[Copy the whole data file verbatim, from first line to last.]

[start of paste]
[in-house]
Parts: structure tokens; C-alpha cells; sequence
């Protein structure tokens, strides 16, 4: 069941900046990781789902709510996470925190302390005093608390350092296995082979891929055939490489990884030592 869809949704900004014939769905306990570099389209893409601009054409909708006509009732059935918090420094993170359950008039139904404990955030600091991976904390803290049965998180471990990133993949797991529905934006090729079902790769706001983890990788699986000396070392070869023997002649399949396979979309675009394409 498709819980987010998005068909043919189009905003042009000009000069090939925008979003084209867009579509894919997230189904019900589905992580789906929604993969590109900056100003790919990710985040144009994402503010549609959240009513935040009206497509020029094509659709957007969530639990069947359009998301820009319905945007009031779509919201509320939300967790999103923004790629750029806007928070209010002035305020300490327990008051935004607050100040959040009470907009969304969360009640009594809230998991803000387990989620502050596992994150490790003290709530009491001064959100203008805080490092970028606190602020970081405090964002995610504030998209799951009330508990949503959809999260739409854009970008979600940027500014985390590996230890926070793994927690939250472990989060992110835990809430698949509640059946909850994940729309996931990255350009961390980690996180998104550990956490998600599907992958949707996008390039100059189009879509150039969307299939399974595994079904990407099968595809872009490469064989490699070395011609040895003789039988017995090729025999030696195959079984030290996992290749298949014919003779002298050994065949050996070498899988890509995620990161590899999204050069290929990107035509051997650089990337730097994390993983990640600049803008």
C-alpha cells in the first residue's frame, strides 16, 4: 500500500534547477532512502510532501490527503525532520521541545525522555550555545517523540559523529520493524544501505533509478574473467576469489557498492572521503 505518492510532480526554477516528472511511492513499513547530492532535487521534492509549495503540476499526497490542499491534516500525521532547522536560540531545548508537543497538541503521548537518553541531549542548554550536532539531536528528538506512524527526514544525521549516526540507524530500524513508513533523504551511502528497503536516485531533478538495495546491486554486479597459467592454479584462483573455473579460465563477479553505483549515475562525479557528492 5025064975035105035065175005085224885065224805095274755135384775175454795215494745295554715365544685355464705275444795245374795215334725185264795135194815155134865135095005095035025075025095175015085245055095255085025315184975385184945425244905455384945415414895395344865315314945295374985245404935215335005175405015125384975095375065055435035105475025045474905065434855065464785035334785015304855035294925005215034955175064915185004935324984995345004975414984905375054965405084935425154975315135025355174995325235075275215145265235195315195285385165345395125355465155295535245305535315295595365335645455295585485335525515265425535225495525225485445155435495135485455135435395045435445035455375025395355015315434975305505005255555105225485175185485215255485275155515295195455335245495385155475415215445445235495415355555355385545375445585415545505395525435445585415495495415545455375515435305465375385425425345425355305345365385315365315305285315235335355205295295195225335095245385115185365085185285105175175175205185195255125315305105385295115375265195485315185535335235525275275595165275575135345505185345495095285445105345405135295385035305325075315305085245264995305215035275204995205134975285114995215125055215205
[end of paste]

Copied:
[in-house]
Parts: structure tokens; C-alpha cells; sequence
């Protein structure tokens, strides 16, 4: 069941900046990781789902709510996470925190302390005093608390350092296995082979891929055939490489990884030592 869809949704900004014939769905306990570099389209893409601009054409909708006509009732059935918090420094993170359950008039139904404990955030600091991976904390803290049965998180471990990133993949797991529905934006090729079902790769706001983890990788699986000396070392070869023997002649399949396979979309675009394409 498709819980987010998005068909043919189009905003042009000009000069090939925008979003084209867009579509894919997230189904019900589905992580789906929604993969590109900056100003790919990710985040144009994402503010549609959240009513935040009206497509020029094509659709957007969530639990069947359009998301820009319905945007009031779509919201509320939300967790999103923004790629750029806007928070209010002035305020300490327990008051935004607050100040959040009470907009969304969360009640009594809230998991803000387990989620502050596992994150490790003290709530009491001064959100203008805080490092970028606190602020970081405090964002995610504030998209799951009330508990949503959809999260739409854009970008979600940027500014985390590996230890926070793994927690939250472990989060992110835990809430698949509640059946909850994940729309996931990255350009961390980690996180998104550990956490998600599907992958949707996008390039100059189009879509150039969307299939399974595994079904990407099968595809872009490469064989490699070395011609040895003789039988017995090729025999030696195959079984030290996992290749298949014919003779002298050994065949050996070498899988890509995620990161590899999204050069290929990107035509051997650089990337730097994390993983990640600049803008």
C-alpha cells in the first residue's frame, strides 16, 4: 500500500534547477532512502510532501490527503525532520521541545525522555550555545517523540559523529520493524544501505533509478574473467576469489557498492572521503 505518492510532480526554477516528472511511492513499513547530492532535487521534492509549495503540476499526497490542499491534516500525521532547522536560540531545548508537543497538541503521548537518553541531549542548554550536532539531536528528538506512524527526514544525521549516526540507524530500524513508513533523504551511502528497503536516485531533478538495495546491486554486479597459467592454479584462483573455473579460465563477479553505483549515475562525479557528492 5025064975035105035065175005085224885065224805095274755135384775175454795215494745295554715365544685355464705275444795245374795215334725185264795135194815155134865135095005095035025075025095175015085245055095255085025315184975385184945425244905455384945415414895395344865315314945295374985245404935215335005175405015125384975095375065055435035105475025045474905065434855065464785035334785015304855035294925005215034955175064915185004935324984995345004975414984905375054965405084935425154975315135025355174995325235075275215145265235195315195285385165345395125355465155295535245305535315295595365335645455295585485335525515265425535225495525225485445155435495135485455135435395045435445035455375025395355015315434975305505005255555105225485175185485215255485275155515295195455335245495385155475415215445445235495415355555355385545375445585415545505395525435445585415495495415545455375515435305465375385425425345425355305345365385315365315305285315235335355205295295195225335095245385115185365085185285105175175175205185195255125315305105385295115375265195485315185535335235525275275595165275575135345505185345495095285445105345405135295385035305325075315305085245264995305215035275204995205134975285114995215125055215205